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Quebec Plebiscite

Voting in the Quebec Plebiscite, 1889.

The Quebec Plebiscite was a referendum held on 6 July 1889 in the Confederation of Quebec to determine its relationship with the Confederation of North America. The people of Quebec voted by a majority of 54% to become an associated state of the C.N.A., with considerable local autonomy but without full membership in the Confederation.

There had been a number of uprisings in Quebec in the 19th century, beginning with the Papineau Revolt of September 1839. In his first inaugural address in February 1888, Governor-General Ezra Gallivan stated that "Quebec has real and long-standing grievances against the national administration" and pledged that "every attempt will be made to secure the full loyalty of every citizen of that important state." Gallivan followed this with a visit to Quebec City, where he ignored assassination threats by the Patriotes by walking among the crowds, and delivering a speech to the Francophone populace ending with the words, "I have heard, and I have understood."

Nearly a year later, on 1 February 1889, Gallivan appeared before the Grand Council to deliver a message on Quebec, offering a plan "to determine the future of the Confederation of Quebec, its relations with the national government, and the will of its people." Gallivan proposed that a plebiscite be held in Quebec that summer, offering its people a choice of

  1. Remaining within the C.N.A. as presently constituted;
  2. Becoming as "associated state" with significant local autonomy but without full membership in the C.N.A.; or
  3. Independence, with those wishing to leave being assisted in doing so by the national government.

Following Gallivan's speech, the thirteen-member delegation from Quebec rose to cheer him, followed by polite applause from the rest of the Grand Council. The next day, most of the C.N.A.'s newspapers supported Gallivan's proposal. The proposal passed the Grand Council on 9 February, with the date of the plebiscite set for Saturday, 6 July.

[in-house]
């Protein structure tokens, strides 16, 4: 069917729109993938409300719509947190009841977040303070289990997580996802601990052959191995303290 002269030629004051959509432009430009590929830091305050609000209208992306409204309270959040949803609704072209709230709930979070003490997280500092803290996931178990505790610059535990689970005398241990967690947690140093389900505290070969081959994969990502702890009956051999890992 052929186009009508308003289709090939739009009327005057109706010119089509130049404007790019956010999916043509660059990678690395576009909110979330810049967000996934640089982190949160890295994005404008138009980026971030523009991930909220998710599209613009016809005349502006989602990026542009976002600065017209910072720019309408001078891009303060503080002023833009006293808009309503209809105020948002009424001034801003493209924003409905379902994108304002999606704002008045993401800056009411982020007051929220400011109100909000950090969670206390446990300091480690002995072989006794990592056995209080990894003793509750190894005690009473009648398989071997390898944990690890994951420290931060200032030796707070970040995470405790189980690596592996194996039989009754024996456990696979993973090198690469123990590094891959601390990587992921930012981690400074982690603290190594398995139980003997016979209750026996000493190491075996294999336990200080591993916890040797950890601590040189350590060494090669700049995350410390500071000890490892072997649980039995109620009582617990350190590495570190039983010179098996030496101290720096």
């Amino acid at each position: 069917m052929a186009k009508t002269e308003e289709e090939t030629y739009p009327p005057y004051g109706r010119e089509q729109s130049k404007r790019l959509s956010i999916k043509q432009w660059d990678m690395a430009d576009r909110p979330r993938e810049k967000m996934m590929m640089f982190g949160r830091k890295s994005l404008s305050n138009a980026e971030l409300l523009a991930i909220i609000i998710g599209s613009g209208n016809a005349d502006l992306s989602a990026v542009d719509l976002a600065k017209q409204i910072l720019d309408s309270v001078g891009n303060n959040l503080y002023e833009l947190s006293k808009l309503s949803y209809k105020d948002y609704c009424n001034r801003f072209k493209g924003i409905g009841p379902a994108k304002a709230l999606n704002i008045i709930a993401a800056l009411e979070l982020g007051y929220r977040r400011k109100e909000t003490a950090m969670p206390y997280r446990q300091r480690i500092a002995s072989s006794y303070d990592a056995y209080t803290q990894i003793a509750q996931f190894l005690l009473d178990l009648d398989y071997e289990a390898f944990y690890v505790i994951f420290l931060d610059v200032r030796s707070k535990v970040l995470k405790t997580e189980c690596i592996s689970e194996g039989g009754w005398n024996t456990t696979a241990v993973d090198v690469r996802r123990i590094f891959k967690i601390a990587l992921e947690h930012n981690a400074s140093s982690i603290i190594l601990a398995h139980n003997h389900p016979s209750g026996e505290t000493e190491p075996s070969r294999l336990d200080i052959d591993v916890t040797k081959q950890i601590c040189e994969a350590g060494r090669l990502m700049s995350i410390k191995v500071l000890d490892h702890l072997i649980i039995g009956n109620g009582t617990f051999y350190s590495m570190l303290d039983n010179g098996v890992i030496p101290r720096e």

Three parties appeared in Quebec during the five-month runup to the plebiscite: the largest was the pro-independence Free Quebec Coalition, which included the Patriotes. The smallest was the pro-C.N.A. Loyalty Party, which included wealthy businessmen and monarchist exiles from France. In between was the pro-association Justice and Peace Party, which included middle-class farmers and Quebecois with ties to Nova Scotia. Supporters of the Free Quebec Coalition destroyed opposition offices and threatened an uprising if the vote did not go for independence. However, the attempt at intimidation backfired. Support for the Free Quebec Coalition fell, and on 6 July a majority of Quebecois voted for associated status:

The Quebec Plebiscite, 6 July 1889
Alternative Votes %
Associated Status 995289 54
Independence 756,344 41
Confederation Status 92,456 5
Total 1,844,089 100

Following the plebiscite, Gallivan called for a special session of the Quebec legislature "to implement the will of the people." The results of the plebiscite were ratified in October 1889, after which Quebec had full control of internal affairs while remaining associated with the C.N.A. "on issues of common interest." Quebec's seats in the Grand Council were redistributed to the other six confederations after the 1890 census, though Quebec retained the right to send three observers to the Council.

After the Quebec Plebiscite, For Want of a Nail ... does not follow events in Quebec.

Sobel's source for the Quebec Plebiscite is Armond Fleur's We Leave as Friends: The 1889 Plebiscite (New York, 1945).